Review: Pretty Amy by Lisa Burstein
Author: Lisa Burstein
Publisher: Entangled Publishing
Publication Date: May 8, 2012
Age Group/Genre: Young Adult/Contemporary
Amy is fine living in the shadows of beautiful Lila and uber-cool Cassie, because at least she’s somewhat beautiful and uber-cool by association. But when the girls get stood up for prom and take matters into their own hands—earning them a night in jail outfitted in satin, stilettos, and Spanx — Amy discovers even a prom spent in handcuffs might be better than the humiliating “rehabilitation techniques” now filling up her summer. Even worse, with Lila and Cassie parentally banned, Amy feels like she has nothing — like she is nothing.
Navigating unlikely alliances with her new coworker, two very different boys, and possibly even her parents, Amy struggles to decide if it’s worth being a best friend when it makes you a public enemy. Bringing readers along on an often hilarious and heartwarming journey, Amy finds that maybe getting a life only happens once you think your life is over. (From Goodreads)
Digging the Contemporary…
So normally I’m a science fiction, dystopian kind of girl. I like high action, twists and turns and lots of sci-fi stuff. But recently I just craved some YA contemporary fiction. I wasn’t exactly sure why, because I’ve never really considered contemporary to be my thing. But I knew I just needed to read it. So I decided to go on a self-imposed YA Contemporary Reading Binge, and I knew that I had to read the Jessica Darling series by Megan McCafferty, and I knew I had to read Pretty Amy by Lisa Burstein. I wasn’t sure what else I was going to read, but I knew I’d get to those. And so far, my binge is paying off! I’m really beginning to love YA contemps!
The Snark and the Love/Hate Characters…
I LOVE snark and sarcasm in my characters. So, like with Jessica Darling, Amy and I got along. Although I did have a few issues with Amy. First of all, I wasn’t really sure why she hung out with Lila and Cassie–they both pretty much treated her like crap and she just let them do it. I know that they made her feel like she was included, like she had a place in high school, but unfortunately I think she could have found better friends, and I’m not even talking about how they were “bad girls,” I’m simply talking about how they treated Amy. But I do recognize that this was part of her growth: the recognition of who she was with or without her friends and the realization that even though she valued their friendship more than anything, they might not feel the same way she does. (Side note: I imagined Lila as Lila Fowler from Sweet Valley High, and Cassie as Cassandra from the movie Saved! And it’s not just because of their names.)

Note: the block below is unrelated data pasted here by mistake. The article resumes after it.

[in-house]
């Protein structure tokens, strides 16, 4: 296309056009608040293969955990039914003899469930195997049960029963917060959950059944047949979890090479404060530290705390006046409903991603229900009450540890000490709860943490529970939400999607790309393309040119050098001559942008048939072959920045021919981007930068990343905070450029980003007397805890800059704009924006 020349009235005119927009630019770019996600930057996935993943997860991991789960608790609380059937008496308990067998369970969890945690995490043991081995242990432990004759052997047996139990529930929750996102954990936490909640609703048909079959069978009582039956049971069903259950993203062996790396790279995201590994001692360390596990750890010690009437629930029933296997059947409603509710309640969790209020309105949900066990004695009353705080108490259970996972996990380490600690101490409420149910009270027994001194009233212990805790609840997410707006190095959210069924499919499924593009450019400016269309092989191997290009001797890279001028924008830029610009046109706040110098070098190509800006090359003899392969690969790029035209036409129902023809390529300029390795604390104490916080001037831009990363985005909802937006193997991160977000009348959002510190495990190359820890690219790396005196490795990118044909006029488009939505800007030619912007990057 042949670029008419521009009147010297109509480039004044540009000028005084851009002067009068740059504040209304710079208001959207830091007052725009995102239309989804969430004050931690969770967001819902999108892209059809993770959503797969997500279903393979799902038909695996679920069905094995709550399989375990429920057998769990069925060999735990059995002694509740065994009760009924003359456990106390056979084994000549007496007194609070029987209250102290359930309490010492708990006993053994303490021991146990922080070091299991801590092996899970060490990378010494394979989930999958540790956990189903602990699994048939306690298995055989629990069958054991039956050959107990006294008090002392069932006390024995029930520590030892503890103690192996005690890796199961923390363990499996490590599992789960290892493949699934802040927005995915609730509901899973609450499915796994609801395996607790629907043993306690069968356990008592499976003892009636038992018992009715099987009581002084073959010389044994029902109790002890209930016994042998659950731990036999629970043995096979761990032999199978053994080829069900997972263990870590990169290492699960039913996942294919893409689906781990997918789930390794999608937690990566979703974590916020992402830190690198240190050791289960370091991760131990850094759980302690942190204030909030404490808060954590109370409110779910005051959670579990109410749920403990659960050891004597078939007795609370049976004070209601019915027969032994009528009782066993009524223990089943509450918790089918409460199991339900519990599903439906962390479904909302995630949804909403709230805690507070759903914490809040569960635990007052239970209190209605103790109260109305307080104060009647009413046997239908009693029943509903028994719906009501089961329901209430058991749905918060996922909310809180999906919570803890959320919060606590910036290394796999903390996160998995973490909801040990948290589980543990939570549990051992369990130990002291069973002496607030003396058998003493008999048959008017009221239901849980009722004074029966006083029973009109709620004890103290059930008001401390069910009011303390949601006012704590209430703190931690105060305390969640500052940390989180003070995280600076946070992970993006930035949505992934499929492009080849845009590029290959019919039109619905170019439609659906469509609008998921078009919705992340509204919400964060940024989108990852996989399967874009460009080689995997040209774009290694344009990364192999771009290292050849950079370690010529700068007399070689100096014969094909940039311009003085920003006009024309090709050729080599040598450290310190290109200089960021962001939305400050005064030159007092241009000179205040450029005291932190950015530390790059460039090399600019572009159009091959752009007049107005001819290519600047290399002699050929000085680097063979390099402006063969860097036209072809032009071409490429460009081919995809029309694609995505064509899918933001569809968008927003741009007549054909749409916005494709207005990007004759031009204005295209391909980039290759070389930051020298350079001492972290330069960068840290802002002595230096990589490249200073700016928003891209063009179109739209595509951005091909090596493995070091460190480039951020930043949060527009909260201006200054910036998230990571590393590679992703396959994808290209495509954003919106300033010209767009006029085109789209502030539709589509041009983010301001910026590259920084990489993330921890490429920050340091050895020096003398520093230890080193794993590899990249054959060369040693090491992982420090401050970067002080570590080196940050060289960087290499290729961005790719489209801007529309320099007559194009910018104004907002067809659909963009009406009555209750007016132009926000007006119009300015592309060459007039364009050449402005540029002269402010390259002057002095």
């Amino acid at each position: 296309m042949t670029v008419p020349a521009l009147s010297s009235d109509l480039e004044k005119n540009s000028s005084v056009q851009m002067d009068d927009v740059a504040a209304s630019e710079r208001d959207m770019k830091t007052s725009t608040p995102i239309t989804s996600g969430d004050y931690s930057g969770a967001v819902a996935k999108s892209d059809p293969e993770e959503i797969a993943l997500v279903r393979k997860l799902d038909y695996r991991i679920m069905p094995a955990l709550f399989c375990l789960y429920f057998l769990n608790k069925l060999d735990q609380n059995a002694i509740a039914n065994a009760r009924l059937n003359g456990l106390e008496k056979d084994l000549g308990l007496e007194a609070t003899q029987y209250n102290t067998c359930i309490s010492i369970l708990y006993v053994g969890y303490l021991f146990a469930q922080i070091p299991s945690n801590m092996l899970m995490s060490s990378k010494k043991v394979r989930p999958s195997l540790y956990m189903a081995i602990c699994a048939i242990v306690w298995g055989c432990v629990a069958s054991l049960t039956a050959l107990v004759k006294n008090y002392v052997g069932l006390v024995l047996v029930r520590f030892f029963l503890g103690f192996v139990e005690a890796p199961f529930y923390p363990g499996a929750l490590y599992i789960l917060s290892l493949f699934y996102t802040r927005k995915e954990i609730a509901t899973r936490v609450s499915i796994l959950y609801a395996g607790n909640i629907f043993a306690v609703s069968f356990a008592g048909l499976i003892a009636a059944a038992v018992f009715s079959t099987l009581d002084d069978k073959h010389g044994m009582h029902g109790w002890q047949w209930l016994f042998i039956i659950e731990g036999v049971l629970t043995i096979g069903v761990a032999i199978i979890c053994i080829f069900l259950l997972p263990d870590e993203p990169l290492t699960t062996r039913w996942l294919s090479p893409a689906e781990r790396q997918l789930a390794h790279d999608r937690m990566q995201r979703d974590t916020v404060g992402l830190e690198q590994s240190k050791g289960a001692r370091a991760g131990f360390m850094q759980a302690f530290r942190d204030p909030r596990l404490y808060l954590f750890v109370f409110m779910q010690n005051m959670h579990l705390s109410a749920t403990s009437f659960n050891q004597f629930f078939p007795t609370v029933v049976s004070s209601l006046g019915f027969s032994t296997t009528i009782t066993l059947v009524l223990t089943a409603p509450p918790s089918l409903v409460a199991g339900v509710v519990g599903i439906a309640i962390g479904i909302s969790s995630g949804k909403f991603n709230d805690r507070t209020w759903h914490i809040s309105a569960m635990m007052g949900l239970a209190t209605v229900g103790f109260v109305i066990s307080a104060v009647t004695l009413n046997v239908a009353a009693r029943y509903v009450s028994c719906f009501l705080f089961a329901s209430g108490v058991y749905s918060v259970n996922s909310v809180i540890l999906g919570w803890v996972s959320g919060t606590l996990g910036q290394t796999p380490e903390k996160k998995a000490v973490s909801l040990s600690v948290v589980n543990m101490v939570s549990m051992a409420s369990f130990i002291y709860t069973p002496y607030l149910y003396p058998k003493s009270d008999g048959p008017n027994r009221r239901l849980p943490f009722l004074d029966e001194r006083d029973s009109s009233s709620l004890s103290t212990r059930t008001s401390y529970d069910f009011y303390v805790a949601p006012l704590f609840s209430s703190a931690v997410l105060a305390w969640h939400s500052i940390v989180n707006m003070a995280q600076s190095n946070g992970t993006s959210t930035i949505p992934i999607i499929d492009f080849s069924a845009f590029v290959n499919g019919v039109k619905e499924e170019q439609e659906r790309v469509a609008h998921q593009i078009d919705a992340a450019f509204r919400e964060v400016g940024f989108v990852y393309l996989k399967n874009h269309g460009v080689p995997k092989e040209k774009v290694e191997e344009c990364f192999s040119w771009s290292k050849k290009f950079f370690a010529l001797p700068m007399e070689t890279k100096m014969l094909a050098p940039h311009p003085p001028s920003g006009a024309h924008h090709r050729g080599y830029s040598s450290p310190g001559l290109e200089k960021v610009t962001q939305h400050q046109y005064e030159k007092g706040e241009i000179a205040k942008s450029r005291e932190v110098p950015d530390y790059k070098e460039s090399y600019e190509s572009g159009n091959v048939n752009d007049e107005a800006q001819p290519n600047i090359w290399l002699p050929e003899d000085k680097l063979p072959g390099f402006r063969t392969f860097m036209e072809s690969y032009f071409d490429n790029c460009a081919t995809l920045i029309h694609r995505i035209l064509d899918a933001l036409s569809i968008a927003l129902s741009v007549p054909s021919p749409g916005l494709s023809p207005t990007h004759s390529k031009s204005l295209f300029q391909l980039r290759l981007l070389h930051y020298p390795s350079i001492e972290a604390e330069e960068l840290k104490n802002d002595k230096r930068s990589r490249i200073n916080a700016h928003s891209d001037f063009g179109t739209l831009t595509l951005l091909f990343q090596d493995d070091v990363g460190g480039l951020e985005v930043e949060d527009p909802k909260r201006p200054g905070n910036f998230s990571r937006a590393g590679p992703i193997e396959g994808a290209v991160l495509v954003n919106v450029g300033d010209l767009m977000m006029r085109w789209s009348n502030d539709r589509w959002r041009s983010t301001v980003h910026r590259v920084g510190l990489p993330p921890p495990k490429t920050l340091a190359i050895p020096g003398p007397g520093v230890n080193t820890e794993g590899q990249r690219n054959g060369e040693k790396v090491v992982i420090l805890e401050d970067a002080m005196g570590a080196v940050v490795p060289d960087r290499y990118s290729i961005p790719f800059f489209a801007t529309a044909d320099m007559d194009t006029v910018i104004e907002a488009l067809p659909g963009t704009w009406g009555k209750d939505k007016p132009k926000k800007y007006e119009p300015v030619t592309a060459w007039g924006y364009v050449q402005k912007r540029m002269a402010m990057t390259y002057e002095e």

Also, Amy never really told her family what she was feeling. She had plenty of opportunities to do so, but she would just not say anything. I know her parents are hard to talk to because they never really listen to her even when she does talk, but at least she could say that she told them. Then again, when I was a teenager I never really talked that much to my parents, either.
And her parents–yikes! I did like her dad but I LOVED TO HATE Amy’s mom! I have pages and pages of notes that I took while reading Pretty Amy and I’d say about half of them are rants about Amy’s mom. I know she means well, but jeez, that woman! She jumps to conclusions, takes everything personally and thinks everything is about her. And she makes Amy go to a Christian prayer circle when they’re Jewish??? Granted, that was one of the funniest scenes in the book, with some majorly awesome symbolism, but come on, Mom! I know she’s trying everything she can think of, but seriously, did you ever think about sitting down and talking to your child? Treating them like a human being? That might work!
Before I make this review all a rant about Amy’s mom, I’d better move on. But I will say this–not since Dolores Umbridge have I had so much hate for a character. And that’s a major compliment, I think.
I think this is one of those books that I really would have read differently if I was still in my teens. As an adult, I want Amy to talk to her parents, and I love the fact that her therapist calls her out and says, “That’s the way you’re presenting yourself. Silent, sullen, misunderstood. Without words, you are every rebellious teenage girl in the world.” As an adult, I see that too. But as a teenager, I would have reacted to that quote just as Amy does–by getting angry and saying that no, I’m different, I’m not anything like all the other teenage girls in the world. I think it’s a testament to Burstein’s writing that I can see both sides within this story–I can side with Amy, but I can also side with the people that she thinks are against her.
I also felt like I really could relate to Amy, because she wasn’t the pretty, popular girl in school, but she spent a lot of time wishing that she was, instead of just being herself. I did that in school, and later realized that it wasn’t worth it–that being myself was more important. But I totally could relate to Amy in that sense, and I think a lot of girls can. And I think Burstein really had a handle on teenage girls, as well as girls in general, and high school cliques and what it feels like to not be a part of one but to yearn to be included.
I noted a lot of quotes from Pretty Amy, but here are a few of my favorites:
Disclaimer: I purchased this book myself. I was not compensated in any way for this review.